We met on Halloween. I was the iceberg that sunk the Titanic. I wrapped my body in tin foil and bubble wrap and built an ocean liner out of two pieces cardboard and some house paint. The boat hung over my shoulders. The effect was remarkable; people kept spotting me and freaking out. I worried they thought my costume in poor taste, as all the icebergs are gone now. Like dressing up as someone who died before enough time has elapsed since their death. But I’m iconoclastic by nature, so I say, rip off the band-aid and let that controversial baby out to play!
  Aby dressed as a set of Russian nesting dolls. She made suits of unbelievably intricate paper mâché shells that stacked one over the other, each painted with her likeness. The first time I saw her I couldn’t even see her face, just her own interpretation of her face as a nesting doll, rendered on hardened newspaper. Anyway, one glimpse at those rosy cheeks and I was hooked. We hovered around each other all evening not talking. I knew a lot of other women at the party from grad school; I tried to pay attention as they summarized the plots of their new novels, but Aby was very distracting. She took off a layer of doll about every half hour until she was just herself, barefoot, wearing doll makeup and a babushka. I decided to make my move.
  “You’re a mise en abyme,” I whispered in her ear seductively. “You contain infinite copies of yourself.”   “Tell that to my homunculus!” she giggled. “She thinks she runs things around here.”
  I removed my Titanic so we could grind on the dance floor as iceberg and matryoshka. I took off my shoes so I wouldn’t stamp on her toes. A disco ball revolved above us slowly, breaking up our reflection into a million parts.
  The plastic wrapped around me didn’t breathe well so I started sweating a lot. Aby made a really twisted joke about glacial melt; I was obsessed.
  Towards the end of the night she started telling me secrets, she’s that kind of drunk, and babbled all about how she was the queen bee in her high school but all that drama is behind her now, and she has body issues from her years as a dancer, so sometimes she can’t stop eating tomatoes instead of regular foods. She was a virgin, she’d never had a girlfriend before. She’d stolen two of the college’s antique telescopes, right out of the case, and replaced them with lobster tails. The secrets kept coming—under each veil, another. The sudden intimacy was charming at the time, or something, but of course what I learned that night became alternately maddening and bolstering to our love as it grew.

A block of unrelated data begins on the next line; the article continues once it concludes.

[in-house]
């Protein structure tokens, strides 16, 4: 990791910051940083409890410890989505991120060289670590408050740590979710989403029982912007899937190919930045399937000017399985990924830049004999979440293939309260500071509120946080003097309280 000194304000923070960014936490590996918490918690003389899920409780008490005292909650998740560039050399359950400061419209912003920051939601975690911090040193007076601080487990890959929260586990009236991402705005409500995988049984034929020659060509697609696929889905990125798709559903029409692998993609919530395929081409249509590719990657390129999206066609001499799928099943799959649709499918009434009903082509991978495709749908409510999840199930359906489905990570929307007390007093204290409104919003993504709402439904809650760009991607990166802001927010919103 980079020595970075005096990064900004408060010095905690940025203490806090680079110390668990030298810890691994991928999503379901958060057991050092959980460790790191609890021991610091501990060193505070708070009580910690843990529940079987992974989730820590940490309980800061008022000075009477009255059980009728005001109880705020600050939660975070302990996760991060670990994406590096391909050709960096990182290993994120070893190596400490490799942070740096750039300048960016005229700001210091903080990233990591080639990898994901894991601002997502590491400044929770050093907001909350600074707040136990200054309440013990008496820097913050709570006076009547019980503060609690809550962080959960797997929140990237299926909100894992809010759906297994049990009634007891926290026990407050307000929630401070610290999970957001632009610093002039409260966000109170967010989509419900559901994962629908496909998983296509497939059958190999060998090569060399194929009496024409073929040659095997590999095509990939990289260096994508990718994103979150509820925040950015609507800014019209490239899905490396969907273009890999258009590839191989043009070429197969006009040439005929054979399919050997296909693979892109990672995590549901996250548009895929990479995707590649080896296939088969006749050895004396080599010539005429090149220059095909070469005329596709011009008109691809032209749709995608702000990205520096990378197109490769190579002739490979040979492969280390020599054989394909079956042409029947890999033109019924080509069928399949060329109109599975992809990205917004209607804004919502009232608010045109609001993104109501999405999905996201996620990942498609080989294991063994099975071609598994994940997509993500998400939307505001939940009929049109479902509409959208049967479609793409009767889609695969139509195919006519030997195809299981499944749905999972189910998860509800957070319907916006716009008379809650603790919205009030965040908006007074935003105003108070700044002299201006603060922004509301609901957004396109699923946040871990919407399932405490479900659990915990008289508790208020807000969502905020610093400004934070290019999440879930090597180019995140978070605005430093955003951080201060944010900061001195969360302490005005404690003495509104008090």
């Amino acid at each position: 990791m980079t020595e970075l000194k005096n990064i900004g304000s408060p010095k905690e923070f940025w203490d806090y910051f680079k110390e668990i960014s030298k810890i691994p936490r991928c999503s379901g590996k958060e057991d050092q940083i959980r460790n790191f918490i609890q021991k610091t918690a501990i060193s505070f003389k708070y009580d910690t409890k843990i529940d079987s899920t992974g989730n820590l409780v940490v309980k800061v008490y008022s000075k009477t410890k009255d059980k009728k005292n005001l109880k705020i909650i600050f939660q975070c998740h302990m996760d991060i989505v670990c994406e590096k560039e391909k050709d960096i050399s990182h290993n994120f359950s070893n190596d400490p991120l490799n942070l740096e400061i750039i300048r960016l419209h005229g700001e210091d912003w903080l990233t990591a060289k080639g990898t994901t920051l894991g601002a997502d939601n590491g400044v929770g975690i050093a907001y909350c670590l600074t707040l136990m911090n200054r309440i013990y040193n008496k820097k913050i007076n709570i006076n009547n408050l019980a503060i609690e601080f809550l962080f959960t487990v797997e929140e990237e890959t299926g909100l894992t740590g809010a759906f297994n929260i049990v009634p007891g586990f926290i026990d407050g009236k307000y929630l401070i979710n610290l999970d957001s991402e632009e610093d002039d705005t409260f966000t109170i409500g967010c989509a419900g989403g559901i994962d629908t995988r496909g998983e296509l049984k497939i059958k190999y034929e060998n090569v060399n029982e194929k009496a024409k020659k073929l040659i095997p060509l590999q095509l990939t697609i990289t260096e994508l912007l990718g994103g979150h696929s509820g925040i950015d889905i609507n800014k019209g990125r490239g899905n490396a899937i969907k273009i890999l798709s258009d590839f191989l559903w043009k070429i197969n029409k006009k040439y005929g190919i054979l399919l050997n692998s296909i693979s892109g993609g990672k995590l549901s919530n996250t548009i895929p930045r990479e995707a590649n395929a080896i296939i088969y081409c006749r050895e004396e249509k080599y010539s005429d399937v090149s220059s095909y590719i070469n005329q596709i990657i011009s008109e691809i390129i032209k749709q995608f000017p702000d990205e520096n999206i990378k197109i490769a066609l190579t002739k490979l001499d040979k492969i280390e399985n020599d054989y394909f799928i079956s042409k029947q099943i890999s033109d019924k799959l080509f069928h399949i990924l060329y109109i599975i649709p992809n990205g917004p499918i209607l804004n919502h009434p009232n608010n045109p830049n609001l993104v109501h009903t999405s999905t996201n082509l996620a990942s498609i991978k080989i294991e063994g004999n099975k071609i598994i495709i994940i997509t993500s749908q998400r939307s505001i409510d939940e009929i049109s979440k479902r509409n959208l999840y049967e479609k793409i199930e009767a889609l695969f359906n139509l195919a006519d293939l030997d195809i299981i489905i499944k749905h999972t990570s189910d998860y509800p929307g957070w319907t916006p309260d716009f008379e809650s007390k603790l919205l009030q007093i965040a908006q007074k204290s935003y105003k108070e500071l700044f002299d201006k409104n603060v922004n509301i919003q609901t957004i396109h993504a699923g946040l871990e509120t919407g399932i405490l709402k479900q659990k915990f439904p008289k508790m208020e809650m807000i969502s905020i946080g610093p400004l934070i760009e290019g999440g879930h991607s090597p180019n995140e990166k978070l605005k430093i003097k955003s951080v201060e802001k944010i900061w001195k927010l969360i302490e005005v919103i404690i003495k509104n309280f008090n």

Things were getting desperate for me. I didn’t know how many days I’d been at the clinic. I was wired and ravenous for rest. My vision shivered violently, and I wasn’t always sure when I had stopped talking and my caretaker began. My caretaker appeared unaffected by my deteriorating condition. She was too committed to her work, consumed by her persona as a self-styled Scheherazade. One night she asked me:
  Have you seen a cartoon where a woman had a geometric shape for a face? Not like a rhombus, but misshapen, and pale green, an irregular trapezoid, if that’s a thing. Flat. Well imagine that character when I talk about Doris. In this story, the whole world is tinted. Muddy green. Not just Doris, everything, murky, like the inside of a pickle jar. It will come as no surprise to you then, that Doris has very little to look forward to.
  Doris works in admissions at a midsized college. The students she accepts have unremarkable test scores. She accepts them by stamping “yes” on manila folders. She rejects them by stamping “no.” She waitlists them by stamping “wait.” If she can’t decide at first, she stamps “maybe.” The stamps are so old they barely function. They are worn down in places and gunky with ink. Sometimes “no” even looks like “wait” and “maybe” looks like “yes” because of the smears and faint patches. Doris suspects that they are responsible for more than a few dud students and worse, eggheads lost to more forward-thinking institutions. Still the college won’t replace them. No one makes the stamps anymore except as novelties, so they are outrageously expensive, like typewriters, turntables, telescopes, snow boots...
  She’s having an affair with a married man in the same office. His position is technically lateral to Doris’s but for some reason he approves her vacations. Or would, if she planned any. Remember, she doesn’t look forward to things. Besides, who would feed Rosebud? Doris is as free from desire and as flat as can be. Doris and her coworker give each other blow jobs in the car every day at the same time. They don’t look forward to it. After, they have dry sandwiches while he rubs her feet. She is extremely embarrassed by her toes. Doris doesn’t even look forward to a nice, relaxing lunch, do you see?
  It isn’t hereditary, her parents were both highly excitable.
  It isn’t that Doris lives in the past, she doesn’t care for reminiscing.
  She wears an itchy checked skirt that is too tight around the middle and a top with a high ruffle around the neck.